If the outcome of a disciplinary process is a written warning, many employers are unsure how long the warning should remain on the employee’s file once it has expired. Again, there is no hard and fast rule; you can keep it for as long as it is needed. In some cases, it may be appropriate to destroy the warning on expiry, whereas in others, it may be necessary to keep the warning on file to refer to in future disciplinary matters. The key point for employers is that they must have a clear procedure in place for dealing with expired written warnings, communicate that policy to the employee, and follow it in all cases. You should seek advice from experienced HR specialists if you are unsure of your obligations to ensure your decision accords with GDPR principles.

If the outcome of a disciplinary process is that you terminate the employee’s employment, it is sensible to retain the employee’s disciplinary records for at least six months so you have them to hand should the employee issue an unfair dismissal claim against you. However, given that an employee has six years to bring a breach of contract, it may be sensible to hold on to the records for six years following the termination of their employment.

What should an employer do to fulfil their obligations relating to disciplinary records?

How long an employer should keep disciplinary records is a tricky concept, but there are steps employers can take to ensure their compliance with the law. They include the following:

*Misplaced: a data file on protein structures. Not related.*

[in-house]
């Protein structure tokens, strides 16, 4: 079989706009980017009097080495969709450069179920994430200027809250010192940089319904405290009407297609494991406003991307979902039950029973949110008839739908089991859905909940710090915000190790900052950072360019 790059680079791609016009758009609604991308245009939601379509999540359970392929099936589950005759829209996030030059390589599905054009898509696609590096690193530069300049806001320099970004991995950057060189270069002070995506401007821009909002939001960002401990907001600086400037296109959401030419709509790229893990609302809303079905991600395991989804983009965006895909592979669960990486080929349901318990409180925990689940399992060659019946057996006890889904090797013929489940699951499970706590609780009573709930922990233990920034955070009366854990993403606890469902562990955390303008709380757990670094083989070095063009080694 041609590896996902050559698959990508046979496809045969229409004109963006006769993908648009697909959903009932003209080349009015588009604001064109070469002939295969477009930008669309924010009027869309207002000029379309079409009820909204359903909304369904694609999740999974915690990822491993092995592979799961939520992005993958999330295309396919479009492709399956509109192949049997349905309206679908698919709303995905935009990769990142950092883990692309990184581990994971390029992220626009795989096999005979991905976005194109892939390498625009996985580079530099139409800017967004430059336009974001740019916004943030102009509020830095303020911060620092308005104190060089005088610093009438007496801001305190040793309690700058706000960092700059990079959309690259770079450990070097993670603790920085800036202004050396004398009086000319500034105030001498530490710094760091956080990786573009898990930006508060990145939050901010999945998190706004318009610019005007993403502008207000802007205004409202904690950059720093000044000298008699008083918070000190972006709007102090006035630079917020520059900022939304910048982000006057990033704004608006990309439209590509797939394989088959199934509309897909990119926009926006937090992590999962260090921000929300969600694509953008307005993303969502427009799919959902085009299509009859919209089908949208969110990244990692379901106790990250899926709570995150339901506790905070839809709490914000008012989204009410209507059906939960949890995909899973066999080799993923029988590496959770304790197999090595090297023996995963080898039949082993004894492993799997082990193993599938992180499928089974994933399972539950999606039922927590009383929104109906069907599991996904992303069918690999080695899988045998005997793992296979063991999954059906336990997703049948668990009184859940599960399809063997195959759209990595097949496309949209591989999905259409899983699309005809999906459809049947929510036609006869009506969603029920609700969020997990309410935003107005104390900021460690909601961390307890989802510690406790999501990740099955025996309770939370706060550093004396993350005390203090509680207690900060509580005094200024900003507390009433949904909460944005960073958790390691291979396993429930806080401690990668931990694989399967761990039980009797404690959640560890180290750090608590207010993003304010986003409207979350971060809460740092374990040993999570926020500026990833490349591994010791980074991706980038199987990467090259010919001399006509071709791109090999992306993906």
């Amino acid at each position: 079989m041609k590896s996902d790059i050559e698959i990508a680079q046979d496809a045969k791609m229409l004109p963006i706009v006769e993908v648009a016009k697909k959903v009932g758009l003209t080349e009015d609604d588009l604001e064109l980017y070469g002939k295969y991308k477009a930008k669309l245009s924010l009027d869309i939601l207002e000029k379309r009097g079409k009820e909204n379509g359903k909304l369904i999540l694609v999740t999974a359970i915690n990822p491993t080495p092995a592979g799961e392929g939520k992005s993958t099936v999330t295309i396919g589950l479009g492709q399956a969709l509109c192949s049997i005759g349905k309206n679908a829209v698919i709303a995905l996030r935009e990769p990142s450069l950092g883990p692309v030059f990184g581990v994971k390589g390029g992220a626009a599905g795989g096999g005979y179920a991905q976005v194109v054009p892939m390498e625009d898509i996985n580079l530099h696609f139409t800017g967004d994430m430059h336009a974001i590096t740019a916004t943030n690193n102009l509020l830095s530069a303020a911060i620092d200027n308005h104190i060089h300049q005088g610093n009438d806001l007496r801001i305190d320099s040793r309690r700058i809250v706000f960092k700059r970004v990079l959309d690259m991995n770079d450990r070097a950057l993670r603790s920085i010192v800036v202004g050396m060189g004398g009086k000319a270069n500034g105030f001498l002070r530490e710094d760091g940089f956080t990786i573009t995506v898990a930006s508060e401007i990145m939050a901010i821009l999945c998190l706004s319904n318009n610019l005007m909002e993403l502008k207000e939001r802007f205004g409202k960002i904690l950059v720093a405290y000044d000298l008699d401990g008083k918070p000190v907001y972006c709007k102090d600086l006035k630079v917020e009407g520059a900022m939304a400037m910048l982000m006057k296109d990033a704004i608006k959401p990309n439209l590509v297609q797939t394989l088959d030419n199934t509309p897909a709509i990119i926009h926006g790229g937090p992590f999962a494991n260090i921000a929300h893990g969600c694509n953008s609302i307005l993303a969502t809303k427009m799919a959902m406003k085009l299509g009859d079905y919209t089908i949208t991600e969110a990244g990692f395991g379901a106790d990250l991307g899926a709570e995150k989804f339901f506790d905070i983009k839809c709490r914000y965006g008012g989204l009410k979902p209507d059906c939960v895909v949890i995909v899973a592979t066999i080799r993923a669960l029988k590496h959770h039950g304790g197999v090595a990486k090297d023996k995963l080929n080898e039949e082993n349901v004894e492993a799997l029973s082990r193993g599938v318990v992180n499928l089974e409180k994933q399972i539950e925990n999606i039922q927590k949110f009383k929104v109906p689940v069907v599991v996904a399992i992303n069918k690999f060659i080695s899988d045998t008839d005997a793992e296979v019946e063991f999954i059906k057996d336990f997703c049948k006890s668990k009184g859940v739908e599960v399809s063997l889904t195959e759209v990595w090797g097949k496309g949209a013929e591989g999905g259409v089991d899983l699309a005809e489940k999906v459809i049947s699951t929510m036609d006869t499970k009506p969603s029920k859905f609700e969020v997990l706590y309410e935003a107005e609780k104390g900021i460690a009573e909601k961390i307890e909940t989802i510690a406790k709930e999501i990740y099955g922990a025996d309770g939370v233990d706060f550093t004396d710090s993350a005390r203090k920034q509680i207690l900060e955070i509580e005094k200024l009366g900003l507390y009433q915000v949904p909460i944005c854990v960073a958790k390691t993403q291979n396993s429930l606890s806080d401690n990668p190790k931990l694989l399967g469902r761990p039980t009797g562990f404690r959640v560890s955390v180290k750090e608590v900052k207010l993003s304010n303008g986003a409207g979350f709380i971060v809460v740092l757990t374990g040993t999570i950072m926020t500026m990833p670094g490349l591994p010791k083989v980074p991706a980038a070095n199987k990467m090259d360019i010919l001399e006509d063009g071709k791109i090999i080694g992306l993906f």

• Put Policies In Place.

You must have policies in place for dealing with disciplinary records, such as expired warnings. The policies should be reasonable and seek to strike a balance between the needs of your business and the rights of your employee. If you intend to keep warnings on file, you should periodically review the documentation to determine if it remains appropriate to retain it and, if so, for how long. Your policies must be reasonable, and you must adhere to them, so they must be realistic in the context of your organisation.

• Limit Access To Disciplinary Records

You should limit who has access to an employee’s disciplinary records to those staff members who have a legitimate reason for viewing them. This might include HR personnel, the employee’s line manager, and anyone considering the employee for a promotion. Anyone who accesses the records must adhere to data protection laws.

• Ensure Adequate Security

You must keep disciplinary records safe and store them securely, whether in hard copy or online. If multiple staff members have copies of the documentation, all copies should either be returned to a central storage place or destroyed so only one copy remains.

• Use Effective Methods Of Destruction

Once you have decided to destroy an employee’s disciplinary records, you must do so adequately. Any hard copies should be shredded, and any copies held online should be completely wiped from the system.

Our experienced HR specialists can help demystify your obligations regarding disciplinary records. We will explain your legal duties and devise policies that are both legally compliant and appropriate to the structure of your organisation.

Call us now on 01491 598 600 or email us on and we will be delighted to help you.

How Long Should An Employer Keep Disciplinary Records?